A wise person told me a long time ago, “We don’t plan to fail. We just fail to plan.” I am constantly amazed by the amount of planning that goes into running a business. Every day is a different plan:
- General business plans
- Tax plans
- Floor plans
- Construction plans
- Scopes of Work
The list seems endless. It probably is.
What If Something Happens to You?
Today I want to talk about something nobody wants to talk about: succession plans.
None of us really likes to admit we’re mortal, that some day we’ll die or, worse, become incapacitated. But as business owners, it’s something we have to think about. If we don’t, we are not fulfilling our fiduciary responsibilities to our investors, our partners, and—most importantly—our families.
Key Person Insurance
The eventuality of our mortality is certain. We have to prepare for it.
I’ve seen firsthand what happens when a small business owner does not have a succession plan in place. A young man I knew from church died unexpectedly. His business was successful enough to provide for his family while he ran it, but it failed quickly without his hand on the wheel. His death was a severe blow to his family who were deprived of both his love and the income from his business. Since he was young and (he thought) healthy, he didn’t even have life insurance in place.
For most people, life insurance should be the first part of a succession plan. For a business, it’s called “key person insurance.” And unlike life insurance you family buys, key person insurance is a legitimate business expense that can be deductible. Key person insurance provides a cash payout to enable a small business to survive long enough to replace key personnel or settle its debts, sell off its assets, and return the proceeds to its investors. Even an orderly dissolution of the company is less traumatic that having a bankruptcy court dismember the company.
Who Takes Over?
Obviously, the best scenario is to have more than one person who can lead the company forward. Large organizations have the resources to recruit and pay successors. Small companies often don’t. By definition, sole proprietorships are particularly vulnerable to the death of the proprietor.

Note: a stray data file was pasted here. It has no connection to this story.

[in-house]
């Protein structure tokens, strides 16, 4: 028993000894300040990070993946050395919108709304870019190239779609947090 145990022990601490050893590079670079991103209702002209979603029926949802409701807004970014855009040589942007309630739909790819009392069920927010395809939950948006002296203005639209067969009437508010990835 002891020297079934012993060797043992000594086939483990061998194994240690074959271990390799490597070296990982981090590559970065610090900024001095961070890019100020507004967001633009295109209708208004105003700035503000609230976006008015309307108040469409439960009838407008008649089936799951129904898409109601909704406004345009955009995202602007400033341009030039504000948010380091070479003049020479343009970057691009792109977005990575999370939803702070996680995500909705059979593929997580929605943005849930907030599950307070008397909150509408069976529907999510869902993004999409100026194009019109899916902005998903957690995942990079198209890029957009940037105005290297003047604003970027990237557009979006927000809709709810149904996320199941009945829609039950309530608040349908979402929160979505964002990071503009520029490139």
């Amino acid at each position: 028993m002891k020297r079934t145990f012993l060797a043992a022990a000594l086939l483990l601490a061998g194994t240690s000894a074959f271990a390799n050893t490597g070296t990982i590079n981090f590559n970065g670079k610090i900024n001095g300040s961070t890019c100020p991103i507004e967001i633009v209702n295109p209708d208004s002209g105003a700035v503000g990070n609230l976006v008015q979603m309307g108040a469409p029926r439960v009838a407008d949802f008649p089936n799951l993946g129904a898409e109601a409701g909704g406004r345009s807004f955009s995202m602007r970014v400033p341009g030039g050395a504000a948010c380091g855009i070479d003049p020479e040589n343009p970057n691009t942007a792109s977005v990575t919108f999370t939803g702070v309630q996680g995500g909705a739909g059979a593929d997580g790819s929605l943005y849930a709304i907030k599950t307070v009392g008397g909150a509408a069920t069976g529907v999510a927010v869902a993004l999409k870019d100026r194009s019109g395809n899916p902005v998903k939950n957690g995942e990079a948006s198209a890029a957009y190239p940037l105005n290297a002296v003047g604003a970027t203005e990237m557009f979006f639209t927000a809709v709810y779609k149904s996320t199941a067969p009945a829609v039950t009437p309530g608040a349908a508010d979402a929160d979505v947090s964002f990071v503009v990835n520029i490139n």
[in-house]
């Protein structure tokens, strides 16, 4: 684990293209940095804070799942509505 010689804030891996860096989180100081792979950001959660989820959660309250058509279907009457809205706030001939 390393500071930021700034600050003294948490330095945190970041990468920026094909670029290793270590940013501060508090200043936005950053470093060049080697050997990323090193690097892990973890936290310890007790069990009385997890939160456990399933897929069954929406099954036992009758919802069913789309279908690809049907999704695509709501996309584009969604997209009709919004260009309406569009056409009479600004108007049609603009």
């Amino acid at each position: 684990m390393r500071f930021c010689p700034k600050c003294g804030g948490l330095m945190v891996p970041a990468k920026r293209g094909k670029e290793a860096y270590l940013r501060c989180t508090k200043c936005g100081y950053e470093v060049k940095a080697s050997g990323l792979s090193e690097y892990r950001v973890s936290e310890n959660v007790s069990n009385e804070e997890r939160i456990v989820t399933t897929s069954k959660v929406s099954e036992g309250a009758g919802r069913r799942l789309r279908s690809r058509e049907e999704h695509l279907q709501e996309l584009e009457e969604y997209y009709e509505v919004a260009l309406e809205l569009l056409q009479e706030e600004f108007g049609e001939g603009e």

So who can take over if something happens to the leader of your company?
- An involved spouse is already intimately familiar with the company’s operations and should be motivated to see it succeed. Even an involved spouse may not have the skills or desire to move out of an existing role and take over leadership. An uninvolved spouse could be completely unprepared or unable to do so, especially while grieving.
- Partners in a company have all the same pros and cons as an involved spouse with regard to taking over. But you must also have a very clear understanding of whether they will have your family’s best interest at heart or their own.
- I’ve seen people put their faith in their children taking over for them. It rarely happens, and it doesn’t always work out well when it does. I certainly had no interest or talent for taking over my dad’s farm. The truth is, kids are probably more interested in furthering their own ambitions and dreams than yours.
I can’t tell you how to write your succession plan, because I don’t know what you want it to accomplish, and I’m not going to disclose the details of mine. All I can tell you is that writing it is the most important bit of planning you can do…unless you don’t care what happens to your business and the assets it controls once you’re gone. Coming up with a viable succession plan is worth the pain.
If you aren’t actively involved in planning your succession, someone else will make those decisions for you. And that scares me more than contemplating my own mortality.
Let’s look at one more reason for succession planning. You want to retire. You still need a succession plan if you want to continue enjoying the benefits of all your hard work. You’ll either need someone you trust to run the company and distribute your share of it’s income, or you’ll need an orderly liquidation plan. Then you’ll still need to have a plan for what to do with all that money.Hermann says please like and share!